Using Technology to Engage Patients
In the “computer world” in which we live today, patients are using technology to address their healthcare needs in ways that we have never seen before: they are researching potential treatment options online, proactively following up about test results and directly participating in care decisions using secure email and patient portals, and researching over-the-counter and nontraditional remedies on their own through internet surfing. Over the next year, and likely years to come, this increased patient engagement facilitated by technology will continue to change the ways patients and providers interact. And there’s no doubt that this change will enhance patient care—for the better.
A New Twist on an Existing Idea
While the idea of engaging patients in their care is not new, organizations that leverage technology to achieve greater patient involvement are on the forefront of this work. Technology can enhance patient-provider communication, promote shared decision-making and drive patient accountability for self-management. For example, patient portals can strengthen communication by opening up a two-way dialogue outside of the patient appointment. While portals have been around for awhile, the security features of this technology have improved dramatically, allowing patients to more securely access and respond to their health information.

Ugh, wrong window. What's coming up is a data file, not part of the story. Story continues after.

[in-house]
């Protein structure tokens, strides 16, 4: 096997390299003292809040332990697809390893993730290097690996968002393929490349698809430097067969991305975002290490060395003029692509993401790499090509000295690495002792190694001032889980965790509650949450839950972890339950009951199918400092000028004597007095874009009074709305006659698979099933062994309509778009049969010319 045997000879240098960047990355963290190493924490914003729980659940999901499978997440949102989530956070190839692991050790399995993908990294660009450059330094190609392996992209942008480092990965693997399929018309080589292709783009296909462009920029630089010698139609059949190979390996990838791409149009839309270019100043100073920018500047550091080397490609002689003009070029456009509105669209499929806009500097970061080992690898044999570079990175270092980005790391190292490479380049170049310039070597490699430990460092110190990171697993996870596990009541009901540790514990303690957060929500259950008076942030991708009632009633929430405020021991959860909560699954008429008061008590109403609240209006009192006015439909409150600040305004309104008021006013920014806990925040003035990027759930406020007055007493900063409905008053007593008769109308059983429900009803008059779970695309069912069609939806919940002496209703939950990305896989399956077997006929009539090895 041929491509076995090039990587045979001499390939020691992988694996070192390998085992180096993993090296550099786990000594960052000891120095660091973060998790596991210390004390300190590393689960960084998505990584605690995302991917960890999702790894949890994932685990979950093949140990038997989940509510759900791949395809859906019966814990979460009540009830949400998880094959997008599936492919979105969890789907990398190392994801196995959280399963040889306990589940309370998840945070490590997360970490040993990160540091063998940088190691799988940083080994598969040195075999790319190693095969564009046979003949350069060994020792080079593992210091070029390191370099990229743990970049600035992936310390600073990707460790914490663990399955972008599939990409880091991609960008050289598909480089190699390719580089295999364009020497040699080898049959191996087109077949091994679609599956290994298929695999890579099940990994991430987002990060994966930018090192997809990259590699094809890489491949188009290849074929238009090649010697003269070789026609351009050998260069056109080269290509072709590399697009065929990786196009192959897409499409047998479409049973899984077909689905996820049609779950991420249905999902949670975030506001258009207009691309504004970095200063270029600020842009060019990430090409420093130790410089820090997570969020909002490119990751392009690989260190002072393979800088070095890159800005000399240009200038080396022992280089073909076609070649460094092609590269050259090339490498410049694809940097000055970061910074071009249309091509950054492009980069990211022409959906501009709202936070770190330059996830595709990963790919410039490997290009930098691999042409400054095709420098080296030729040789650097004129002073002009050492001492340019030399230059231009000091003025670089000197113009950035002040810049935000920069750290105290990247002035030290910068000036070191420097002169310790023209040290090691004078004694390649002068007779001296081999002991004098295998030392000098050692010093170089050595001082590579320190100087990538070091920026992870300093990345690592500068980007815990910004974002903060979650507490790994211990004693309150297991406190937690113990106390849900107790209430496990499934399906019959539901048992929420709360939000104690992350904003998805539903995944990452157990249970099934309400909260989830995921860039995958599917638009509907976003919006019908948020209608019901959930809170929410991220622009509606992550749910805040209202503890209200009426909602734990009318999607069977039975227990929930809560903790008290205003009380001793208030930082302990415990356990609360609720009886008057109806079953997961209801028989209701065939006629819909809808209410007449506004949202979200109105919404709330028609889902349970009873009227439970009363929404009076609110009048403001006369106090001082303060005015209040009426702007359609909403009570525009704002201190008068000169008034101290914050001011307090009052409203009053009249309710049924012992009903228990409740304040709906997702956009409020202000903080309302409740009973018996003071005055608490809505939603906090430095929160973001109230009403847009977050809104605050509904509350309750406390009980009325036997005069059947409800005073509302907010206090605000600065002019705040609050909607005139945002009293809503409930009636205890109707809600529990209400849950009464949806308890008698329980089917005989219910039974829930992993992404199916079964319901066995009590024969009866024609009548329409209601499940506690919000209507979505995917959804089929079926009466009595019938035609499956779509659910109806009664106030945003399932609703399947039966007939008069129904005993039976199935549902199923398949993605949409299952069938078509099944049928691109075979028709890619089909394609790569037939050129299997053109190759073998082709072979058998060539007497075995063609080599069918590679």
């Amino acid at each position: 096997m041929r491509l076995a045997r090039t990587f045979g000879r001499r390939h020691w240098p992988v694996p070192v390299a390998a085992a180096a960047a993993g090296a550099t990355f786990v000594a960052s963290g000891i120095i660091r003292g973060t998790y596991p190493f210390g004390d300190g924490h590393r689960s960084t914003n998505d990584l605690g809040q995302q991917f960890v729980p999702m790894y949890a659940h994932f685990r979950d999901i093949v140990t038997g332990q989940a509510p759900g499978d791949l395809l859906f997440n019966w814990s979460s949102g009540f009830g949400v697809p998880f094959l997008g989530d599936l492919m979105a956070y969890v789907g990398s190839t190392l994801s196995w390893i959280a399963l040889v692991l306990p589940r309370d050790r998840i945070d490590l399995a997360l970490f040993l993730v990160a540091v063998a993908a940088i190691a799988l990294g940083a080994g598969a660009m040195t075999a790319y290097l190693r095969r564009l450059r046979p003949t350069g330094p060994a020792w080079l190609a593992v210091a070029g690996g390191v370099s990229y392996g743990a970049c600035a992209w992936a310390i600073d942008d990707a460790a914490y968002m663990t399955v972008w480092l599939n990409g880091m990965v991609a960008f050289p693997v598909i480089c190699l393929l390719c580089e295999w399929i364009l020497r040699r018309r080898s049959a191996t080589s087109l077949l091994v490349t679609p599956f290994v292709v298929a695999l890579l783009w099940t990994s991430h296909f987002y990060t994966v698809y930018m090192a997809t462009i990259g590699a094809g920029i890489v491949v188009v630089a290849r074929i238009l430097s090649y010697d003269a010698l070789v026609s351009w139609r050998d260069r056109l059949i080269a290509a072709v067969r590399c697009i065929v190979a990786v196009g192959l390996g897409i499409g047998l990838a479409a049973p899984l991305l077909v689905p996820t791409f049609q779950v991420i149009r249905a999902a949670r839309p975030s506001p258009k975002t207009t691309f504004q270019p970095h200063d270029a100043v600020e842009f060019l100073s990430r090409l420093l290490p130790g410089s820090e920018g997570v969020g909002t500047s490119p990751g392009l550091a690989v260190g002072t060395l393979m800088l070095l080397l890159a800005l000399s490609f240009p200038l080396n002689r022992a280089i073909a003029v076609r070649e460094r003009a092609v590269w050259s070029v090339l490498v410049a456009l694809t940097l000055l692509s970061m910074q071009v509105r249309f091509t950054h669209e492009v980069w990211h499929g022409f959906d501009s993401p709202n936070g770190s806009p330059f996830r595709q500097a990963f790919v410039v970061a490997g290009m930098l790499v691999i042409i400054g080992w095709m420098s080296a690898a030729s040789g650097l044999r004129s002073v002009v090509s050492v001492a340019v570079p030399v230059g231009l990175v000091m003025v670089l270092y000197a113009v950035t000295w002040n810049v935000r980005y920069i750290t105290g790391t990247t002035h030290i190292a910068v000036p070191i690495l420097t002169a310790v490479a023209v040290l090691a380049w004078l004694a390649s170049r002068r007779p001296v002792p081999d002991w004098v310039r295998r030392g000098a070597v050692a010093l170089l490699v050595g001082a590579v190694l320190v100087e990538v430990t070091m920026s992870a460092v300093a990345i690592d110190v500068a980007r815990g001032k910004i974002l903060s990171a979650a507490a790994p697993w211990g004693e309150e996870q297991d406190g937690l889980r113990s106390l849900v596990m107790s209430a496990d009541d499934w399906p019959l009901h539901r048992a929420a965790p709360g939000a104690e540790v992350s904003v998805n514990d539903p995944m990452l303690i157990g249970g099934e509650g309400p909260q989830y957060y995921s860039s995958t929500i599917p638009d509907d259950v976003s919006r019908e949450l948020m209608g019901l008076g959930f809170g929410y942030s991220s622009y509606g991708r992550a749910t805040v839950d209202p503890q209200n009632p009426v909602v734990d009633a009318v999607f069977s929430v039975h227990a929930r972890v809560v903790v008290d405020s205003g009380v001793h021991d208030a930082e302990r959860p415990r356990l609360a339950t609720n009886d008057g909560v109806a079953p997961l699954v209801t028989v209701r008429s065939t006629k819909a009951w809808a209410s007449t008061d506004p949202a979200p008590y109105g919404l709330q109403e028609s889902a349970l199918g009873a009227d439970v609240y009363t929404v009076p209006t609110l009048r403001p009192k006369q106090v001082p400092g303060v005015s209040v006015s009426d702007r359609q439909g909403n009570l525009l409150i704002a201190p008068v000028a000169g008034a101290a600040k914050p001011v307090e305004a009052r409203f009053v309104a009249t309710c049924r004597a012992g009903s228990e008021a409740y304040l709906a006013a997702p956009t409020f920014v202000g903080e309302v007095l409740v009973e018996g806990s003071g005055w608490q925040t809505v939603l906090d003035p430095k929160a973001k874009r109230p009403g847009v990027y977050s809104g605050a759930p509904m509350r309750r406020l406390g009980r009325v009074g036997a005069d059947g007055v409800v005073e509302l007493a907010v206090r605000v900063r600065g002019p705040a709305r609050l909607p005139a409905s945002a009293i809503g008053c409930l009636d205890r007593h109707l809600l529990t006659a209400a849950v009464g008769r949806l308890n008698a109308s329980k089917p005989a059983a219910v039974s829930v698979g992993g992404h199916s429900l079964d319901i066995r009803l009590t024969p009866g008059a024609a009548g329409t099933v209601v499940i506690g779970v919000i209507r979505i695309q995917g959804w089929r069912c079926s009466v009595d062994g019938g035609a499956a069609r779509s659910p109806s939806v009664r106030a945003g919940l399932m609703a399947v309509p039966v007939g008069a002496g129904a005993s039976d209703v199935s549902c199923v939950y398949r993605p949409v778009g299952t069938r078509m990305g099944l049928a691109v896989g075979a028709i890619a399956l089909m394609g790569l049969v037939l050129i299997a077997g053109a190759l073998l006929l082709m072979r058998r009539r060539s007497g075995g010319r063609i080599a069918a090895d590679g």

Additionally, mobile technology can enable better patient self-management. For example, medication applications allow patients to store prescription details and record usage, such as when they take medications, if they skipped a dose or if they took a dose late. Patients’ medication histories are then available to the physician BEFORE the patient’s next appointment. This flow of information streamlines the medication reconciliation process, and also fosters continuous and consistent medication use because patients using these applications may become more aware of their usage habits and feel more committed to addressing them. Mobile health applications are readily available and often free of charge. Perhaps as soon as this year, these types of applications may be configured to link to an electronic health record so that physicians can monitor patient healthcare habits in real time!
Technology can also assist with other aspects of patient health management, a key element in accountable care models and another way to engage patients in improving their health. Software is available that can search an organization’s automated master patient index and identify patients in need of particular services, such as an annual mammogram for women over 40 or a quarterly hemoglobin test for diabetics. Once these patients are identified, a healthcare provider can contact them, encouraging patients to make an appointment for care. An organization can even use technology to make the calls, setting up an automated telephone reminder that connects with the patient.
Undergird Technology with Adequate Workflows